Do you know, Sabah once called North Borneo and Kota Kinabalu once called Jesselton? The story of North Borneo started when Alfred Dent taking control of the lands from Austro-Hungarian Empire in Hong Kong, Baron Von Overbeck in 1880. In July 1881, Alfred Dent and his brother formed the British North Borneo Provisional Association Ltd and obtained an official Royal Charter November 1 the same year. In May 1882, the North Borneo Chartered Company replaced the Provisional Association. Sir Rutherford Alcock became the first President, and Alfred Dent became Managing Director.
Photo: a map of British North Borneo.
Photo: Aerial view of Jesselton or Kota Kinabalu in 1930.
In spite of some diplomatic protests by the Dutch, Spanish and Sarawak governments, the North Borneo Chartered Company proceeded to organize settlement and administration of the territory. The company subsequently acquired further sovereign and territorial rights from the sultan of Brunei, expanding the territory under control to the Putatan river (May 1884), the Padas district (November 1884), the Kawang river (February 1885), the Mantanani Islands (April 1885), and additional minor Padas territories (March 1898).
Photo: King Edward VII (Prince of Wales at that time) on his visit to North Borneo in 1922.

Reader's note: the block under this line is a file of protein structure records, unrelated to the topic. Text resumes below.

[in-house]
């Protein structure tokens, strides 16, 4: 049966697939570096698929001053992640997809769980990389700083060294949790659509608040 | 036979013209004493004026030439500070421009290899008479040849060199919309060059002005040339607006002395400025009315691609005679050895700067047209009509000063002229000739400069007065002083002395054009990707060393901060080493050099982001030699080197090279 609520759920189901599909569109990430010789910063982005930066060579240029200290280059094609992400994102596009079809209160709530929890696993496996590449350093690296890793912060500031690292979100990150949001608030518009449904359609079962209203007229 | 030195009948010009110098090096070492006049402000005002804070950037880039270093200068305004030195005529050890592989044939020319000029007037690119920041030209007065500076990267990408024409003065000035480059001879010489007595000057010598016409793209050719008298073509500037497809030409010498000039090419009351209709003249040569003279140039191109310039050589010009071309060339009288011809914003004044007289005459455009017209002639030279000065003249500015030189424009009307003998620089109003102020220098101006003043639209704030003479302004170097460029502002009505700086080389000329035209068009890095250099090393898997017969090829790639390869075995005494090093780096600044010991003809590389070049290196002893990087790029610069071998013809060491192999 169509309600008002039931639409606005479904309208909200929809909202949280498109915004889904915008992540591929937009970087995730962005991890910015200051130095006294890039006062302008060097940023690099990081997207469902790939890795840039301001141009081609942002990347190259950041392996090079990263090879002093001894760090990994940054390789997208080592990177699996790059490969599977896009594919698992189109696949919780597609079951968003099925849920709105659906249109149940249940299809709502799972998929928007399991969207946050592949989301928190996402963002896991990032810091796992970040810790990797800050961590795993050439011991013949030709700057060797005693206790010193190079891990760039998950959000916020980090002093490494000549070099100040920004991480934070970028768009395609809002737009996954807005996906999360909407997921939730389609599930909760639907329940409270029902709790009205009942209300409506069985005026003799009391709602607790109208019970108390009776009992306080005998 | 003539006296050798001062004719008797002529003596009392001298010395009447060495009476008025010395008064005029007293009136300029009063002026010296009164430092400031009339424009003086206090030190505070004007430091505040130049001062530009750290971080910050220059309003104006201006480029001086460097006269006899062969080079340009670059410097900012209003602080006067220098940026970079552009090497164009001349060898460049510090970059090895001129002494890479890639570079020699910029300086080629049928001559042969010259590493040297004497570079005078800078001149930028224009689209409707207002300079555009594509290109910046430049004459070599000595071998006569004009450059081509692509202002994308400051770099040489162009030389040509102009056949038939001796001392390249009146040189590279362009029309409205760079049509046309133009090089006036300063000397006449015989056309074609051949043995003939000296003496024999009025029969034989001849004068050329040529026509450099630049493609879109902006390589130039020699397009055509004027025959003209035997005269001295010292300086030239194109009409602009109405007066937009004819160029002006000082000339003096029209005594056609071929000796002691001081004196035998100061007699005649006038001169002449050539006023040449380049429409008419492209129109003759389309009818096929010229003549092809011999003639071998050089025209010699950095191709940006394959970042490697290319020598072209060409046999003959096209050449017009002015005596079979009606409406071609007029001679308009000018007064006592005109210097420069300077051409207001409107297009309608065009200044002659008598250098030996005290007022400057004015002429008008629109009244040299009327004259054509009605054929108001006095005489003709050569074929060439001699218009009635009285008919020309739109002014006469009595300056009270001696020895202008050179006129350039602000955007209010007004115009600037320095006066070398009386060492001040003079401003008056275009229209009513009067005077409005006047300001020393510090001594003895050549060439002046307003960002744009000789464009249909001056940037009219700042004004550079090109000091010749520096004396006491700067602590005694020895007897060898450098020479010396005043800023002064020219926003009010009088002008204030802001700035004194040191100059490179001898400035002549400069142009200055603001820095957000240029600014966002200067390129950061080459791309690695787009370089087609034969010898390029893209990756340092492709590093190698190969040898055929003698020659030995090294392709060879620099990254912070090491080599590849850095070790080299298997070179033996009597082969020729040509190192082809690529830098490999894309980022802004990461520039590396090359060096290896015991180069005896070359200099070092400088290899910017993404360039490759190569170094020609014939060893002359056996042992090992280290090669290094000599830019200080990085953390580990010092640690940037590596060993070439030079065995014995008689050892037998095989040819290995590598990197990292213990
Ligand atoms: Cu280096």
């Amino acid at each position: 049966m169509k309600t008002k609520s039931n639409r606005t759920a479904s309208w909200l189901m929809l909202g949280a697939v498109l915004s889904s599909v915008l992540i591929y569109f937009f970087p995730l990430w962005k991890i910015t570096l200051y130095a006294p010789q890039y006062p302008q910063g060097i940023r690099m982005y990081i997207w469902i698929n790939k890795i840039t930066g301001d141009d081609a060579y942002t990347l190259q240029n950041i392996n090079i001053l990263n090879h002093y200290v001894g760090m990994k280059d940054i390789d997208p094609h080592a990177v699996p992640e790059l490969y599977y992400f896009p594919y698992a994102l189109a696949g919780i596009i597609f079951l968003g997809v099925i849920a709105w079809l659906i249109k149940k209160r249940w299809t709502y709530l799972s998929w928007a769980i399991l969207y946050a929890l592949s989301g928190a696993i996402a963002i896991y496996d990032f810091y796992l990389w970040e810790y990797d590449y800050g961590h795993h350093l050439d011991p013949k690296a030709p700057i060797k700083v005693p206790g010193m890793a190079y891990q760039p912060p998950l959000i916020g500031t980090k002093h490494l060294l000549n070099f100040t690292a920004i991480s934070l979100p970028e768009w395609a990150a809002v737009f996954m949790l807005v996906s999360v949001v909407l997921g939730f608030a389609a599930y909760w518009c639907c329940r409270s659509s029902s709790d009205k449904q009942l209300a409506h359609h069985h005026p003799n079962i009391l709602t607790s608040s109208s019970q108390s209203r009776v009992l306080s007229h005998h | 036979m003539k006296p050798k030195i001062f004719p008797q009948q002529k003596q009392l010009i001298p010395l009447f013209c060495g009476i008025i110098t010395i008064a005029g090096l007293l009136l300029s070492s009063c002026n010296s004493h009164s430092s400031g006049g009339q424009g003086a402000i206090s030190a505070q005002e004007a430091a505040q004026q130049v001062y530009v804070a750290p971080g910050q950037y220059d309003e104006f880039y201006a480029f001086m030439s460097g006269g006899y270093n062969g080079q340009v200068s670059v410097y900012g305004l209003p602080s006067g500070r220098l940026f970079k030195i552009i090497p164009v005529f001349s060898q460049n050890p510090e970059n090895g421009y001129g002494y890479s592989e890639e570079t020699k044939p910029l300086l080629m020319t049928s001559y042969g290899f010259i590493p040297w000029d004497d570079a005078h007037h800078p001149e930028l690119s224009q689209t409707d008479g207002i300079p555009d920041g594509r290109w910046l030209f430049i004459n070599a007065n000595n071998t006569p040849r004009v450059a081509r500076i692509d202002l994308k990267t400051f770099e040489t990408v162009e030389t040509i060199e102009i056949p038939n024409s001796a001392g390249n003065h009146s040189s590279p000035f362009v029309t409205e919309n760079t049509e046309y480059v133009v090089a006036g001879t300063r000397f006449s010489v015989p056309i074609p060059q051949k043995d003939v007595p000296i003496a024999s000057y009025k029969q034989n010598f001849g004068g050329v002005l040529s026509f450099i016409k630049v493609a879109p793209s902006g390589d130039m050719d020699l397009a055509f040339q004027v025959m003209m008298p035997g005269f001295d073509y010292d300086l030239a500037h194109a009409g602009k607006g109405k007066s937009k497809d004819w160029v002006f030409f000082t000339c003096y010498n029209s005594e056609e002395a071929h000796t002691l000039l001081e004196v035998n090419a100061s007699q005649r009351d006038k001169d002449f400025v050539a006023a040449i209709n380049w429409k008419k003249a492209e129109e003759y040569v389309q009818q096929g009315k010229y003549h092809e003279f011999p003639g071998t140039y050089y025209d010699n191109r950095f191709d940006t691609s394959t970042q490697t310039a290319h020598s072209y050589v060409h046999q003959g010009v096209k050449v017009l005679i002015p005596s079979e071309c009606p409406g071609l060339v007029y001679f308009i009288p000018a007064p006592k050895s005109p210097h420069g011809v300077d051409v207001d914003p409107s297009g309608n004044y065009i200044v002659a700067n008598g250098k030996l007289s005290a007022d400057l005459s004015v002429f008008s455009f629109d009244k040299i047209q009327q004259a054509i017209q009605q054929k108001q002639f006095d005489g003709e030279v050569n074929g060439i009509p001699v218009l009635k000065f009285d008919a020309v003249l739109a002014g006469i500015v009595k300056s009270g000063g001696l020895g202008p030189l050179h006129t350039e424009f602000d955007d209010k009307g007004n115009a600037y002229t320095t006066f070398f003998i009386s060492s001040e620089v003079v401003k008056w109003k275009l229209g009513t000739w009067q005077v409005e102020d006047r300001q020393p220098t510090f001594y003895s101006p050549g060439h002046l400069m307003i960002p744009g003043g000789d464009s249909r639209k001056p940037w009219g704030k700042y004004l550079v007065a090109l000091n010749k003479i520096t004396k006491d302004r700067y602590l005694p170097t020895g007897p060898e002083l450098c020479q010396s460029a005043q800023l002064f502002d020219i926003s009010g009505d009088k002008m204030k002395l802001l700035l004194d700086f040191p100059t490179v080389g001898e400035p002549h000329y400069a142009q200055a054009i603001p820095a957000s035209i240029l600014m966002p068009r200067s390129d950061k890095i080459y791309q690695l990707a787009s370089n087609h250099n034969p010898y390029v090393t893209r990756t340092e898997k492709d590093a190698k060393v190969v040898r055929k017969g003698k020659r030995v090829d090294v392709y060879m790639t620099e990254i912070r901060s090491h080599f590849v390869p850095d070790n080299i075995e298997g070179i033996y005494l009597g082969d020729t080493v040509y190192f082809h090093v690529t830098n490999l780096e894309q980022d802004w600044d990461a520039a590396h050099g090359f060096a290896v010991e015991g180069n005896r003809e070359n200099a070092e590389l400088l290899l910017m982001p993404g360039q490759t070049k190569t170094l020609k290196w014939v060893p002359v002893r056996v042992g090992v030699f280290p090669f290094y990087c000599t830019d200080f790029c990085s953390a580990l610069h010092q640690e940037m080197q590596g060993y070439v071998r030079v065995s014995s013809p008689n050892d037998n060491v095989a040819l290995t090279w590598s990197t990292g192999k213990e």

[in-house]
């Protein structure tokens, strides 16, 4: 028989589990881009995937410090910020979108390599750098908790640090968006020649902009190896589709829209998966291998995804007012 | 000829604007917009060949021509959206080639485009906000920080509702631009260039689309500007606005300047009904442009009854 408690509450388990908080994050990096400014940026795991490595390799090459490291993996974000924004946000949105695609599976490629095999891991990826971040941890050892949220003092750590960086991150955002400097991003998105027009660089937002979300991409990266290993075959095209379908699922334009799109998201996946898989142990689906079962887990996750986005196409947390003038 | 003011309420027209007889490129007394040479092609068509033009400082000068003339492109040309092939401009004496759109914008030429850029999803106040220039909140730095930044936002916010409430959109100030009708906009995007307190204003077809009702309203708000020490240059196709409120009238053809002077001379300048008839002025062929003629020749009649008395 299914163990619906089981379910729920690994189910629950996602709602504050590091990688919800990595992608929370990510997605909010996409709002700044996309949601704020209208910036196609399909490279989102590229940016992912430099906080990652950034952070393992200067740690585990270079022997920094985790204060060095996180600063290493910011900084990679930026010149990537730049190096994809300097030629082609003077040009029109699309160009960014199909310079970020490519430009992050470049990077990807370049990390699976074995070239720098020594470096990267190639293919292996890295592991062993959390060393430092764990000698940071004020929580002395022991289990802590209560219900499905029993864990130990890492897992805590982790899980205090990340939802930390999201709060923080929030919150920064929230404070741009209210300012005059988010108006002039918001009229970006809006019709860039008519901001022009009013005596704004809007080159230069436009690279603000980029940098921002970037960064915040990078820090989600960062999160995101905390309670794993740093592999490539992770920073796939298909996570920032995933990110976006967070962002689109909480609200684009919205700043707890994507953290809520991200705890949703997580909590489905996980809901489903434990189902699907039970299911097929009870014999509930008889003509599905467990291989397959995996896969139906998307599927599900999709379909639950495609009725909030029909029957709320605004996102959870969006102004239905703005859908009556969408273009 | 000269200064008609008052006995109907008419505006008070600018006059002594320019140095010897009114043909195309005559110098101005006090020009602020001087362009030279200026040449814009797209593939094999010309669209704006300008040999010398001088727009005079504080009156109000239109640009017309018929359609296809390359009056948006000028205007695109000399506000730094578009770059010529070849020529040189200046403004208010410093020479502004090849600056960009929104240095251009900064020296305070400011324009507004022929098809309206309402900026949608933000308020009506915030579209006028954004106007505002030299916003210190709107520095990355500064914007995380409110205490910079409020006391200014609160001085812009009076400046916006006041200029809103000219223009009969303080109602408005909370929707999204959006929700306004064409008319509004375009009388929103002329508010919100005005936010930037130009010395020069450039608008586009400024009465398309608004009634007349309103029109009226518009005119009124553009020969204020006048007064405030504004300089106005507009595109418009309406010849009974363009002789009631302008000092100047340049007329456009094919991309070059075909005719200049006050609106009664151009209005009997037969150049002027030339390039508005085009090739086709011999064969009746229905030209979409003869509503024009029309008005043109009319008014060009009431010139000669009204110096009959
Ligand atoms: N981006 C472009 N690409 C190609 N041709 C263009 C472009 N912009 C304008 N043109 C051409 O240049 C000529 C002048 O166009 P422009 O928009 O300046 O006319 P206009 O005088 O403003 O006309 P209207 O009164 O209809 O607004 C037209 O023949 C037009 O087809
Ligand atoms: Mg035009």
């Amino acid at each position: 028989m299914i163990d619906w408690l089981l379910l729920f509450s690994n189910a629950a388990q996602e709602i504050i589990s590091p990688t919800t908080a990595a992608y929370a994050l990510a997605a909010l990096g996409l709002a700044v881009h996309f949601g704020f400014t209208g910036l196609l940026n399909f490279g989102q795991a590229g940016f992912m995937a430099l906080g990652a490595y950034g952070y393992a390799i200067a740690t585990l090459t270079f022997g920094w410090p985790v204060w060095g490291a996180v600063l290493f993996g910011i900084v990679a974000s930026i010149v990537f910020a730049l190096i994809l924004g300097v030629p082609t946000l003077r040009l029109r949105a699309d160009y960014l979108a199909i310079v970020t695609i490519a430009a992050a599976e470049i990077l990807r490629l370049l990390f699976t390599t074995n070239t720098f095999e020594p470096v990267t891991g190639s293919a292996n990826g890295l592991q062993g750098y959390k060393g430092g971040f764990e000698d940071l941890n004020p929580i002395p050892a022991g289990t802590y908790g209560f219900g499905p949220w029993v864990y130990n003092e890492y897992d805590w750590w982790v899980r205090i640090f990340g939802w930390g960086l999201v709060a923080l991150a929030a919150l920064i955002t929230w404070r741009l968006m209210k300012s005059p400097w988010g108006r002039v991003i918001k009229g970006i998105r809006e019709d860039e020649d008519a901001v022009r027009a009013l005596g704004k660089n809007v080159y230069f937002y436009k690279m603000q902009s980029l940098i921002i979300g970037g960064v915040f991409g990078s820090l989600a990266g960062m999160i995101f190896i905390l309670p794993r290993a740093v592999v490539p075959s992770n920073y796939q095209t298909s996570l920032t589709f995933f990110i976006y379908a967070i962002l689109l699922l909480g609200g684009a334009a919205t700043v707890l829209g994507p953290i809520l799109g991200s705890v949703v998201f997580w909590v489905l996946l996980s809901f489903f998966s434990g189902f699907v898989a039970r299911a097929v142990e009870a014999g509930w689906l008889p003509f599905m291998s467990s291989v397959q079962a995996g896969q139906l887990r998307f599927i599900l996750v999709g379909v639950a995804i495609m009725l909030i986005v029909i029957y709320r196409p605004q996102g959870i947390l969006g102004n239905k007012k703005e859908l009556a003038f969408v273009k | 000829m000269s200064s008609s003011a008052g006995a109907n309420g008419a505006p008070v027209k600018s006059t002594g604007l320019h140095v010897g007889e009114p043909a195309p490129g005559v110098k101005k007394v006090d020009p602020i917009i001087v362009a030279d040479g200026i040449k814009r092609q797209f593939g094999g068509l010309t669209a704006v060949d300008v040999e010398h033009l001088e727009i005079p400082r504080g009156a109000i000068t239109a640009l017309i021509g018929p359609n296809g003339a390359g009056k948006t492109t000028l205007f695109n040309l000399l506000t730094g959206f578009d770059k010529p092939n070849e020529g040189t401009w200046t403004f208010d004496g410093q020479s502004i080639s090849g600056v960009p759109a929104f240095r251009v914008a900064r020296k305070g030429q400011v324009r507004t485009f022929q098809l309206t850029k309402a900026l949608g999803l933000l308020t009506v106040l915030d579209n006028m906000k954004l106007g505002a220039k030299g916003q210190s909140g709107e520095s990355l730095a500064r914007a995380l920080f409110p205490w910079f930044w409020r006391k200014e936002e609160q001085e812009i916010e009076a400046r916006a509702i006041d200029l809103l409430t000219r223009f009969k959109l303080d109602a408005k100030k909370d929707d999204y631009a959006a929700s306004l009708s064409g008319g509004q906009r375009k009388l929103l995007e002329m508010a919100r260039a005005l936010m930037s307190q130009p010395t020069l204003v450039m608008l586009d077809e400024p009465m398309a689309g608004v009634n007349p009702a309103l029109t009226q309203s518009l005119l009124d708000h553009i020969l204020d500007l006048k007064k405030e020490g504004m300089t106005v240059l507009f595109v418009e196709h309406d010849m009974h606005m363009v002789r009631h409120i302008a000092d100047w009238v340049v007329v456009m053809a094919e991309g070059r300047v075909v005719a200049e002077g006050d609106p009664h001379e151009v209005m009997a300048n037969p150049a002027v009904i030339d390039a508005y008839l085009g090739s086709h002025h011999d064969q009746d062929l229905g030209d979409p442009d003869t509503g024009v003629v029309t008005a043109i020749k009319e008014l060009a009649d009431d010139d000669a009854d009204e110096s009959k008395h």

Photo: Jesselton police station in 1930.
The Company established a foundation for economic growth in North Borneo by restoring peace to a land where piracy and tribal feuds had grown rampant. It abolished slavery and set up transport, health and education services for the people. Chinese immigrants were wooed to boost the small population of less than 100,000. The Chartered Company's system of administration was based on standard British colonial administration structures, with the land divided into Residencies, and sub-divided into Districts. Initially, there were only two Residencies: East Coast and West Coast, with Residents based at Sandakan and Jesselton respectively.
Photo: 25 cents coin reverse.
In 1881, British North Borneo Company issued copper coins in values of ½ cent and 1 cent. In 1903, British North Borneo Company started to issued cupro-nickel coins in value of 1 cent, 2½ cents and 5 cents. In 1929, the 25 cents silver coin is minted. Their coin minted by Ralph and Sons Limited (In 1879, the mint change its name to The Mint Birmingham Limited). At this moment, British North Borneo coins is one of the hot item in Malaysia coin market. I only realize it when I visit Amcorp Mall flea market recently, only a few seller sells this 25 cents silver coin.
Photo: 25 cents coin obverse.
Photo: 1/2 cents coin obverse.
The obverse of the coins shows the Coat-of-Arms of the British North Borneo Chartered Company consisting of a shield within which is a native boat with sails and a lion above. Above the shield is a pair of hands grasping a flagstaff. The shield is supported by two natives (Dayak tribe), the one o the left holds a native shield and the one on the right holds a native sword. Below the sheild is the company motto ” PERGO ET PERAGO” in latin(translate: I undertake and I accomplish) with the mint mark “H” below. Only 1/2 cent copper had a different obverse with only a shield within which is a native boat with sails and a lion above.
Source: Wikipedia, Book:Sabah history in picture by Johan M. Padiasan.